DXETool for Transform Writers

This topic documents a feature of Visual Filters and Transitions, which is deprecated as of Windows Internet Explorer 9 and obsolete as of Internet Explorer 10.

The DXETool application is a useful tool in the transform writing process. This overview provides instructions for setting-up and using DXETool.

You can use DXETool to test new transforms you have written. This application performs the three tasks.

  • It searches your system registry for all properly registered transforms each time it executes.
  • It enables you to use and debug your transform without requiring you to write a separate application to do so.
  • It can access your transform's property page, so you can check that it is working properly.

DXETool also enables you to check that your transform is correctly implementing dithering, alpha blending, and surface picking.

For information about the features of this application, see DXETool for Transform Users.

You can configure Microsoft Visual Studio to register your transform DLL after it has successfully linked.

  1. In your project's Workspace, on the Project menu click Settings.
  2. On the Custom Build tab, type the following in the Build Command(s) list.
    
    regsvr32 /s /c "$(TargetPath)"
    
  3. Click OK and relink your DLL.

Visual Studio should register your transform before finishing the build. If the build is successful but the transform still does not show on the DXETool list of transforms, you can register the transform from an MS-DOS prompt. Use Regsvr32.exe in the C:\Windows\System directory, with the path to the DLL file as a parameter. The system will respond with a dialog box that indicates whether the registration was successful.

The first few times you use your DLL code, you might want to use a debugging application. Using DXETool as your debugger requires some special setup in Visual Studio.

  1. On the Visual Studio Project menu, click Settings.
  2. On the dialog box that appears, click the Debug tab.
  3. On the line Executable for debug session:, type the path to your copy of Dxetool.exe. (You also can click the arrow button on that line; this enables you to browse for the path.)
  4. Click OK to save the changes.
  5. Set breakpoints in your code and start a debug session by clicking Build on the Visual Studio menu.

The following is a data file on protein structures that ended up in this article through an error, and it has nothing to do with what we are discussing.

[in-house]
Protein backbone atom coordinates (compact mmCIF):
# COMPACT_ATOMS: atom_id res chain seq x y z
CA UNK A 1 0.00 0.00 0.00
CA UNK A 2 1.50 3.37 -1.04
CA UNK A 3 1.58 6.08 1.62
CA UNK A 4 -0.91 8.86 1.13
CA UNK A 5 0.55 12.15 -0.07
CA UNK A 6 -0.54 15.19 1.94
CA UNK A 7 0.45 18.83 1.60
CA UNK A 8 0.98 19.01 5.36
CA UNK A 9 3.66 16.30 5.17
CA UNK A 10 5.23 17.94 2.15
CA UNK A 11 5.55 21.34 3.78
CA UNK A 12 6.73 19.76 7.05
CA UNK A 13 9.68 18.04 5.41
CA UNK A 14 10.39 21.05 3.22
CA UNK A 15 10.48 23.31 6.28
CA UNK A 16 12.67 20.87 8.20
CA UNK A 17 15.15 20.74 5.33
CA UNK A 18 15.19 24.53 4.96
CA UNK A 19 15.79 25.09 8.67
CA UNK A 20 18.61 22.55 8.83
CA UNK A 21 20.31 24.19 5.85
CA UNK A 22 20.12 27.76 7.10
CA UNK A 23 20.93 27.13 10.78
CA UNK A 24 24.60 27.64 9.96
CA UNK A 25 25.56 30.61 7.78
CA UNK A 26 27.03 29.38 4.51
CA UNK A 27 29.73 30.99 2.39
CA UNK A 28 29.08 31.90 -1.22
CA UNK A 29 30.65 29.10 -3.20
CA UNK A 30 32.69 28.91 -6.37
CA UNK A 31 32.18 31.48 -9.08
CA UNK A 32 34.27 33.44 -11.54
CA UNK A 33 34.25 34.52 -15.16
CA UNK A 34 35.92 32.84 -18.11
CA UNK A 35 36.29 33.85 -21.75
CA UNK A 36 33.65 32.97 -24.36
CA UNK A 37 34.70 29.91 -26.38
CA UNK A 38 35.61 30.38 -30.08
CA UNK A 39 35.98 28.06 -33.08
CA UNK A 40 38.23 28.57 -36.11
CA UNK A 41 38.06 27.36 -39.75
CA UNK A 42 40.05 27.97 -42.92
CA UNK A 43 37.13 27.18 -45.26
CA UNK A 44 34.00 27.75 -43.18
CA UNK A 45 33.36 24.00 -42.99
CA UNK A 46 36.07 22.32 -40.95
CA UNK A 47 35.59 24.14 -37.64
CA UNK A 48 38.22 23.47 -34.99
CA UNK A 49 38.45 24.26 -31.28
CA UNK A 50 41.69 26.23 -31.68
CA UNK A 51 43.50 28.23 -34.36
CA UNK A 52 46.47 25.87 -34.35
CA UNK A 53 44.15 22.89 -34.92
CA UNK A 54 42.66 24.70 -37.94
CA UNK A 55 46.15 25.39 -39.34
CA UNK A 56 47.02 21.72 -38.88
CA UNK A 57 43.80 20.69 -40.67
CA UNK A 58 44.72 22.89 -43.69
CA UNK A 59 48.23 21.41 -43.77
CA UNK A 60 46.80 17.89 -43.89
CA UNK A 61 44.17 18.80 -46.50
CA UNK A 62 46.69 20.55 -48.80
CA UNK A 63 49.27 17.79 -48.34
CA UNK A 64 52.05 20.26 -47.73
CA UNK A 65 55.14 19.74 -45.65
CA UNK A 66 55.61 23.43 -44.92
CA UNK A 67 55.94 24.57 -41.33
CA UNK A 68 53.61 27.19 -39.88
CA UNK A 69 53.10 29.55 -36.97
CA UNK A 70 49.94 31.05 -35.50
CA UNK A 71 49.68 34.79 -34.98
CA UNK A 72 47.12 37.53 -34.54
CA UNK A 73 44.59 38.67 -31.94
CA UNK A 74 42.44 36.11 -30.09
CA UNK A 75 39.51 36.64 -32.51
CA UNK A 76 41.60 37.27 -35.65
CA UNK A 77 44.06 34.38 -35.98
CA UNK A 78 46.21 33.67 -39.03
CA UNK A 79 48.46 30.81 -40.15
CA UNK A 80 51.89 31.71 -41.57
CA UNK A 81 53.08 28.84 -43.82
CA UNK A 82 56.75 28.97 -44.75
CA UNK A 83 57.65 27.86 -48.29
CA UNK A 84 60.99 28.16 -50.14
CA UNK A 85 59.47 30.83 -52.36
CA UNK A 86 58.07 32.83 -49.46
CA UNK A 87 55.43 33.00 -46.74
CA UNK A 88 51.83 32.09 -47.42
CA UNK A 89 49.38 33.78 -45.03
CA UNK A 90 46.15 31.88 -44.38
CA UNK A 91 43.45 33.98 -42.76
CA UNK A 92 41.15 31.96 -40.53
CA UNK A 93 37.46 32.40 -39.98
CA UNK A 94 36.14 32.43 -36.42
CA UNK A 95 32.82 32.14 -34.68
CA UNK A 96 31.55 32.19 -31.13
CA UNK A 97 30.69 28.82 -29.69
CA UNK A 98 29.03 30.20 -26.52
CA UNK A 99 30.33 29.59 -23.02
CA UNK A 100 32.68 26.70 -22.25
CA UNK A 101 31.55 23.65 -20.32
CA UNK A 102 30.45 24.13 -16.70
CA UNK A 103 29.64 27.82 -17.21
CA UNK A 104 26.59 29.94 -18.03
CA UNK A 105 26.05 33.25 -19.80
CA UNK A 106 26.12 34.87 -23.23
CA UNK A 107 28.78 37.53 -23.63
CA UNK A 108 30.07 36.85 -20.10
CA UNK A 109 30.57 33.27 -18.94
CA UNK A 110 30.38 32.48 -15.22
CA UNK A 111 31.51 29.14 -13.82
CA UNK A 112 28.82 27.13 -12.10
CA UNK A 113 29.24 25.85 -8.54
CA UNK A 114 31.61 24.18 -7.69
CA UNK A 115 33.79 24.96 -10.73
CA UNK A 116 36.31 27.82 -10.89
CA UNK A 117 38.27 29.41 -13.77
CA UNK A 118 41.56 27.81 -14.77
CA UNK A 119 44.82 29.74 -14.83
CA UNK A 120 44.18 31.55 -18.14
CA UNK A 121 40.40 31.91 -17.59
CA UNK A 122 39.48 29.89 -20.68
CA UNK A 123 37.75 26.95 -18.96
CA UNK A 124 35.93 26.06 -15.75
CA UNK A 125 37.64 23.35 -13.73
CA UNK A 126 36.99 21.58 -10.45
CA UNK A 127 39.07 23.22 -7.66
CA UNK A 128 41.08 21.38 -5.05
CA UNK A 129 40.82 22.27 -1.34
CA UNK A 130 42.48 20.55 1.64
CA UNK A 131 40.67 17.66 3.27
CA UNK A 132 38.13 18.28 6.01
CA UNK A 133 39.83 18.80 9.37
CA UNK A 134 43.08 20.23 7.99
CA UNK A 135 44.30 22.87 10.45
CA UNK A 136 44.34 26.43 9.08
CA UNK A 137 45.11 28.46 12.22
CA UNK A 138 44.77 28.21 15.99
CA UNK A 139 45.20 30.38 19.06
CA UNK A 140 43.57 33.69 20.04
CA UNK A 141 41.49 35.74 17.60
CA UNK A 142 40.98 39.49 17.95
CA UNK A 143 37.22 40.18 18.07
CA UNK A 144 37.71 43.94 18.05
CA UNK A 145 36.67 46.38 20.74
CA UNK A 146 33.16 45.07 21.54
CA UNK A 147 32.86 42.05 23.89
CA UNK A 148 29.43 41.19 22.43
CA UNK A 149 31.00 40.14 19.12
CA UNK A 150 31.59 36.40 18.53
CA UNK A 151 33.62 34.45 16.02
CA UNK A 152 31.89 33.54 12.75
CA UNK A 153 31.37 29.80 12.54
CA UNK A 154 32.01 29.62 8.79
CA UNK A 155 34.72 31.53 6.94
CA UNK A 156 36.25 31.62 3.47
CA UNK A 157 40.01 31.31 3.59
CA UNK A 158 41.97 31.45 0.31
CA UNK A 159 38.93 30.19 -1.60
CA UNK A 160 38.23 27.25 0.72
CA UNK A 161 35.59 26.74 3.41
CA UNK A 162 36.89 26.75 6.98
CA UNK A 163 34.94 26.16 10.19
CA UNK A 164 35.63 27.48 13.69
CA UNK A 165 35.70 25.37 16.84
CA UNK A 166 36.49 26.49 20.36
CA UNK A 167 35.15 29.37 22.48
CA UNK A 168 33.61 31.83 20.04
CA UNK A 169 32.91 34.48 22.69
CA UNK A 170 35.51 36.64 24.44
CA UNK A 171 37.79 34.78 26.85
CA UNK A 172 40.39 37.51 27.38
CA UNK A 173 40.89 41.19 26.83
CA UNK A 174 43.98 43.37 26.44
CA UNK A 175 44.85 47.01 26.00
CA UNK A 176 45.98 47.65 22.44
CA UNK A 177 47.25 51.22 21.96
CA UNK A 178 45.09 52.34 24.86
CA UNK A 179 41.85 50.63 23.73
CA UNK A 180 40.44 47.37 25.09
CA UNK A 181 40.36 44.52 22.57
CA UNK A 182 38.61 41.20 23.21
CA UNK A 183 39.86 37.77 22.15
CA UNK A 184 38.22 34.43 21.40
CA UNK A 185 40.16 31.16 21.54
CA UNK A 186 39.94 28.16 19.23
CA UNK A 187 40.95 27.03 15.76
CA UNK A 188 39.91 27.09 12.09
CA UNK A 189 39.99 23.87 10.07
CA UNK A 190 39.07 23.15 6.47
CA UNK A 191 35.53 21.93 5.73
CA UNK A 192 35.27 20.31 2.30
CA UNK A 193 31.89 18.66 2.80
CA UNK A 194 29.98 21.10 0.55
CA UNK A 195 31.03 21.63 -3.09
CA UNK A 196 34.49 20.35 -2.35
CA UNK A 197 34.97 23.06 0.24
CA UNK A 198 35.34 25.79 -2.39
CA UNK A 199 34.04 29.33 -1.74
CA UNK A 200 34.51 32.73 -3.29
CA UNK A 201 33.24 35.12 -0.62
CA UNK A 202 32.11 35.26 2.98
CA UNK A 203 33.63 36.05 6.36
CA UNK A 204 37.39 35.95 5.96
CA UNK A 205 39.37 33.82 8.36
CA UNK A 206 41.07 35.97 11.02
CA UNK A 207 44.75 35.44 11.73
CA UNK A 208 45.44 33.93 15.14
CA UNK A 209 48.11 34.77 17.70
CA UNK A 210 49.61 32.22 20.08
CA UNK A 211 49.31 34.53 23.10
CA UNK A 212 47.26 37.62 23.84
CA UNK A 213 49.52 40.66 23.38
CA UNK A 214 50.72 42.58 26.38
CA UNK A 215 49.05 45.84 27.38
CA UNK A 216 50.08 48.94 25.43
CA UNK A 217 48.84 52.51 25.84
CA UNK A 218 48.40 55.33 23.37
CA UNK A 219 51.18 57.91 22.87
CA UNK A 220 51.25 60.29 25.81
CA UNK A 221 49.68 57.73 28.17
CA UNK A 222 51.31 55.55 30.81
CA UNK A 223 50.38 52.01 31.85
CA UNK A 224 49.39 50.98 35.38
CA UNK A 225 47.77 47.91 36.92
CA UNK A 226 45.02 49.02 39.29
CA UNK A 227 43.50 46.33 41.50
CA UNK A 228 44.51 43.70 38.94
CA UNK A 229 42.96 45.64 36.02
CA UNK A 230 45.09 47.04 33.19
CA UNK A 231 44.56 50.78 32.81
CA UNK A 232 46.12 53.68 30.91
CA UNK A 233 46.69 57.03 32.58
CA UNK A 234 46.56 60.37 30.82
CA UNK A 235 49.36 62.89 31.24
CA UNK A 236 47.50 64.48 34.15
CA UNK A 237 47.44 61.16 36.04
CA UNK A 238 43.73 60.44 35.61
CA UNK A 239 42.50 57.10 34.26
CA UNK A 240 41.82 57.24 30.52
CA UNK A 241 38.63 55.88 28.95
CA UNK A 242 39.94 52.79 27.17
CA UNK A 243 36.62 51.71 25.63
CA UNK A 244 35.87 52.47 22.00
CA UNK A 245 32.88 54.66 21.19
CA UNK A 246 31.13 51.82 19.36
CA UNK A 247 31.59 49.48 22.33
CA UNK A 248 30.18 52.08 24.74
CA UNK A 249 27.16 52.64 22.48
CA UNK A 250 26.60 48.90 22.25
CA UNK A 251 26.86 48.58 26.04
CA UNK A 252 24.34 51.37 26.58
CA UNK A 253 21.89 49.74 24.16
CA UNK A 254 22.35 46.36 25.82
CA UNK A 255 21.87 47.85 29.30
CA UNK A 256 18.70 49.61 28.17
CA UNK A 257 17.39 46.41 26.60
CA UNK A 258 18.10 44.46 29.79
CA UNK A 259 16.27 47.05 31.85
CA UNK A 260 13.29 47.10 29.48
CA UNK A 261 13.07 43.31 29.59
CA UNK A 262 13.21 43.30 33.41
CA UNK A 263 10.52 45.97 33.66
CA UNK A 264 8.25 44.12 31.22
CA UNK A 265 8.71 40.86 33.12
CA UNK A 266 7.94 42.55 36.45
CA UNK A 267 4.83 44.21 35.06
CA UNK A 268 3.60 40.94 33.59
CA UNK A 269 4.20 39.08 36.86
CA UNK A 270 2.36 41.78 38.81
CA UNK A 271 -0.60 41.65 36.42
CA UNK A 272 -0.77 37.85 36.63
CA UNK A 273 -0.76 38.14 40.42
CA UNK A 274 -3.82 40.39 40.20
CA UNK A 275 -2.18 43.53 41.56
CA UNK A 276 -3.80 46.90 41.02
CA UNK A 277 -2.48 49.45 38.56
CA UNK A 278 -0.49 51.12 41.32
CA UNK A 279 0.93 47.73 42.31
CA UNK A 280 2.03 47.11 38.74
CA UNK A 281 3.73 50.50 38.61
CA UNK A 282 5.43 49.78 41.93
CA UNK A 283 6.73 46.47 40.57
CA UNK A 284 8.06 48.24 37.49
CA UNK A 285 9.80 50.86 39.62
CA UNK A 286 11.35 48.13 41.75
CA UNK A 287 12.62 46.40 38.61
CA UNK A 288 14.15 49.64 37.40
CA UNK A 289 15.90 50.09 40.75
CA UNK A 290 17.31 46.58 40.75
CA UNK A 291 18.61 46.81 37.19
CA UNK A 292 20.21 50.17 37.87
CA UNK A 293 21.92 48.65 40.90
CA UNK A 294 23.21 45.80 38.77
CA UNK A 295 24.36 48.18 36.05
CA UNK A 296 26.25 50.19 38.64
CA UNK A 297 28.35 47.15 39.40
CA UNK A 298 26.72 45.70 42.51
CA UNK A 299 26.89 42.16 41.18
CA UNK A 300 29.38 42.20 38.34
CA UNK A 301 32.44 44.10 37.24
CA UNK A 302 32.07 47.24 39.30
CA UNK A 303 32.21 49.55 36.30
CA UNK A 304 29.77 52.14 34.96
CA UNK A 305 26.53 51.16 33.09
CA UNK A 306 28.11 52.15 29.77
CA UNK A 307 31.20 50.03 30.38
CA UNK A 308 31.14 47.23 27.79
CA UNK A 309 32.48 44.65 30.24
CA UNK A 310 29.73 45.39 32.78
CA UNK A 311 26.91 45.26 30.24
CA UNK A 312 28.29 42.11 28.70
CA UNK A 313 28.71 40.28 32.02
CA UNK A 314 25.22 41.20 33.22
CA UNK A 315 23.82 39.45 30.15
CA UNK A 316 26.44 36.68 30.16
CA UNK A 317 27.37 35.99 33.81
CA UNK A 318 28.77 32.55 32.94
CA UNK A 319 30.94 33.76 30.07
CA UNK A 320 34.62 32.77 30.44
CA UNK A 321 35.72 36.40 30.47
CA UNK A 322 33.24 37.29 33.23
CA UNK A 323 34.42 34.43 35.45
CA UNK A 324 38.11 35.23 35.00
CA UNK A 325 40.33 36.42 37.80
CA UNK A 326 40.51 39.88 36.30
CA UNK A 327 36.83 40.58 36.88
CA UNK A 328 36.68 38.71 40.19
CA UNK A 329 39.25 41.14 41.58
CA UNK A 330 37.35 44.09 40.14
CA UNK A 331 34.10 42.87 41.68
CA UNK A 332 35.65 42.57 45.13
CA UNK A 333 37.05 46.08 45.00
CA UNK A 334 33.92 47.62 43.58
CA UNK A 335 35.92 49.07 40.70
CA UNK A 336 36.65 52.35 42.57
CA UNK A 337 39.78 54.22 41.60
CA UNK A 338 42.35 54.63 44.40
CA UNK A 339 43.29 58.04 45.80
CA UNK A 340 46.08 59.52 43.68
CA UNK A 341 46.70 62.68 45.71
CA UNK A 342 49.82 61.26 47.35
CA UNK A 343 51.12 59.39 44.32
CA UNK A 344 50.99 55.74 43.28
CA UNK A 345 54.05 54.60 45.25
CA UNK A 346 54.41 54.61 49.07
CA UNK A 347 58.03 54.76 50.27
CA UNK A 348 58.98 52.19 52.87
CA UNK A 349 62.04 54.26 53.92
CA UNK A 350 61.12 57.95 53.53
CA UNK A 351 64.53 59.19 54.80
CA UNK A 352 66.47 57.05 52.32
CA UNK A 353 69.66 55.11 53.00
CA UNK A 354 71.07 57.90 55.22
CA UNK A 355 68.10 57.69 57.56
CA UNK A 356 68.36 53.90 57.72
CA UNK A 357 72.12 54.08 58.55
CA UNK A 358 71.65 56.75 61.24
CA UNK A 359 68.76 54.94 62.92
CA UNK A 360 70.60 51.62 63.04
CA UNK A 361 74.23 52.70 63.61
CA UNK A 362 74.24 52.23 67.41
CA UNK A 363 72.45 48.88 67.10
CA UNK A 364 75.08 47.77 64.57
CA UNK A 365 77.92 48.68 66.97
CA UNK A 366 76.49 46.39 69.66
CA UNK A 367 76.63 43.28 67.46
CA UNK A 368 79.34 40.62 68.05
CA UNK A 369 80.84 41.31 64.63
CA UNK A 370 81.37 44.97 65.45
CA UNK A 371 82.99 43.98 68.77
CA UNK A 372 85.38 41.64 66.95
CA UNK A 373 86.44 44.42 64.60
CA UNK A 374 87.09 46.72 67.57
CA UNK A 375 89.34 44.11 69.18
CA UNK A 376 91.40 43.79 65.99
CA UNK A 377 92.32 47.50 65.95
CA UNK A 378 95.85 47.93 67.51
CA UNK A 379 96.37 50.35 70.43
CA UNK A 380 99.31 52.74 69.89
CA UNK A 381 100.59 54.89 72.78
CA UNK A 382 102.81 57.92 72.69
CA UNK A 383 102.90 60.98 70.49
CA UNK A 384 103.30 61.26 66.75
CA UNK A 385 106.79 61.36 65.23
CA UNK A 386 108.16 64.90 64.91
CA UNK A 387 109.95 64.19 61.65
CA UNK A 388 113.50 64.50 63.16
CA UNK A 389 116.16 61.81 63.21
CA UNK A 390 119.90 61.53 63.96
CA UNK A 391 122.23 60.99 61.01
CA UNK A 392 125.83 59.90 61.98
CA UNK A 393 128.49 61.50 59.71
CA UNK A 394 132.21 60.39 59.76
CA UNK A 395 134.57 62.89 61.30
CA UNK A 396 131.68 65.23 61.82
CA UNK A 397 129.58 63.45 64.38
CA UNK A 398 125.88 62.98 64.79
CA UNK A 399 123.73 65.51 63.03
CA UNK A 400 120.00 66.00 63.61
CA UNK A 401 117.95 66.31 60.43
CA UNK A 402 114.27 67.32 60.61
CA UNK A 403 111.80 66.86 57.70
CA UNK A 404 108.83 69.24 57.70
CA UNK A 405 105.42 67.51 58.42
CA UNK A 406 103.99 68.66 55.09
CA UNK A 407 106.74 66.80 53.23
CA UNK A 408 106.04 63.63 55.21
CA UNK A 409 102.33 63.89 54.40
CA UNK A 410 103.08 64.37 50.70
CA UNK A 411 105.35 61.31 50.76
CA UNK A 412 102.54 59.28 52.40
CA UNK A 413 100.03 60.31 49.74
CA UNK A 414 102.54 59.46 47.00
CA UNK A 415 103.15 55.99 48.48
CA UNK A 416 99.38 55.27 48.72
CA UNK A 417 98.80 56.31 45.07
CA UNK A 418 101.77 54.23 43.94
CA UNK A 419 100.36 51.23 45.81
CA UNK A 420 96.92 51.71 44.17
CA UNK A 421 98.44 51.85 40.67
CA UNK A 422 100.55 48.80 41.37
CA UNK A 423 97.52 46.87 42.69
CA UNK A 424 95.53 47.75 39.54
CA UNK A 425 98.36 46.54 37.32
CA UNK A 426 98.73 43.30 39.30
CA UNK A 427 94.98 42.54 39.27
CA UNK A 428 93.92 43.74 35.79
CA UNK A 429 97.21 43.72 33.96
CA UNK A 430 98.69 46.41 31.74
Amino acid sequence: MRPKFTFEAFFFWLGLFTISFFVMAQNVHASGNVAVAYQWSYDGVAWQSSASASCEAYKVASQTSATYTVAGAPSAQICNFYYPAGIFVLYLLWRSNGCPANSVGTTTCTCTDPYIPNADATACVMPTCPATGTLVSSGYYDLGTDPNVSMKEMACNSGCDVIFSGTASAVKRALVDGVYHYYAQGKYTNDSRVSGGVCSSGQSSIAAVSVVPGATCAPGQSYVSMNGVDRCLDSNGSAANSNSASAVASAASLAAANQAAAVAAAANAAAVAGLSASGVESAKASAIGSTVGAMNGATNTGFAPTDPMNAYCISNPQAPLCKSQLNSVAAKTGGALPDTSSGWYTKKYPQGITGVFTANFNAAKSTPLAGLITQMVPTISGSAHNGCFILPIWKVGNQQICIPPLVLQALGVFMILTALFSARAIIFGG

6. Click Start Debug and Go.

DXETool should start executing, and Visual Studio should enter debugger mode. To check that all is working correctly, select a transform that has a breakpoint in its OnExecute method. Selecting the transform should cause control to jump from DXETool to the Visual Studio debugger.

This article takes you through the following steps.

Step 1: Testing the Transform

After selecting a transform from the list and loading the required surfaces, you should see your transform effect in the DXETool image region.

When the transform is selected, DXETool checks to see which interfaces and custom properties your transform supports. Within your code, this is determined by whether the transform derives from the IDXEffect interface and which of the DXTMISCFLAGS you have set. Any options that are not supported are unavailable in DXETool. Because all options are set within a given transform, you can check that they are properly supported by checking that all the correct controls are enabled.

If you have a one-step transform, you should see the resulting effect immediately. If your transform supports the Progress property, you can move the Progress slider and watch the effect. Clicking a Progress slider arrow plays the transform forward or backward for the Duration number of seconds. Only transforms that inherit from IDXEffect will have these capabilities.

Step 2: Viewing the Property Page

If your transform supports custom properties, you have probably built a property page for it. You can access this property page with the Settings button on the left side of the DXETool dialog box. If you didn't build a property page, this button is unavailable.

Make some changes to these properties to check that they produce the expected results on your output.

Step 3: Surface Picking

If your image transform implements surface picking through the IDXSurfacePick interface, you can test this with DXETool. Click the image window and watch the status bar at the bottom of your screen.

For a surface pick event, one of the following messages is printed in the DXETool status bar.

  • Hit Input A at (x,y)
  • Hit Input B at (x,y)
  • No surface hit
  • Hit the output, but maps to no input

For a surface that was successfully hit, the message returns the x-coordinate and y-coordinate of the pixel that you clicked on the input surface. Even if the image is rotated or flipped, it should map properly to the source. A "No surface hit" message indicates that you clicked outside the bounds of any image. this can happen if the DXETool image region is bigger than the image. The last message in the list is often returned by procedural surfaces because they don't have input surfaces.

Step 4: Measuring Performance

After you get your transform working correctly, you can optimize it for speed. DXETool helps you optimize by calculating the frame rate of any animation. This is calculated by clicking the arrow buttons on the Progress slider.

When the Perf Test check box on the left side of the dialog box is selected for an animation, the transform calculates its output but does not render the output to the screen. This helps you isolate the performance of your transform and determine how different options, such as alpha blending, contribute to the frame rate.

To get constant frame rate updates, use the Repeat and Bounce check boxes.

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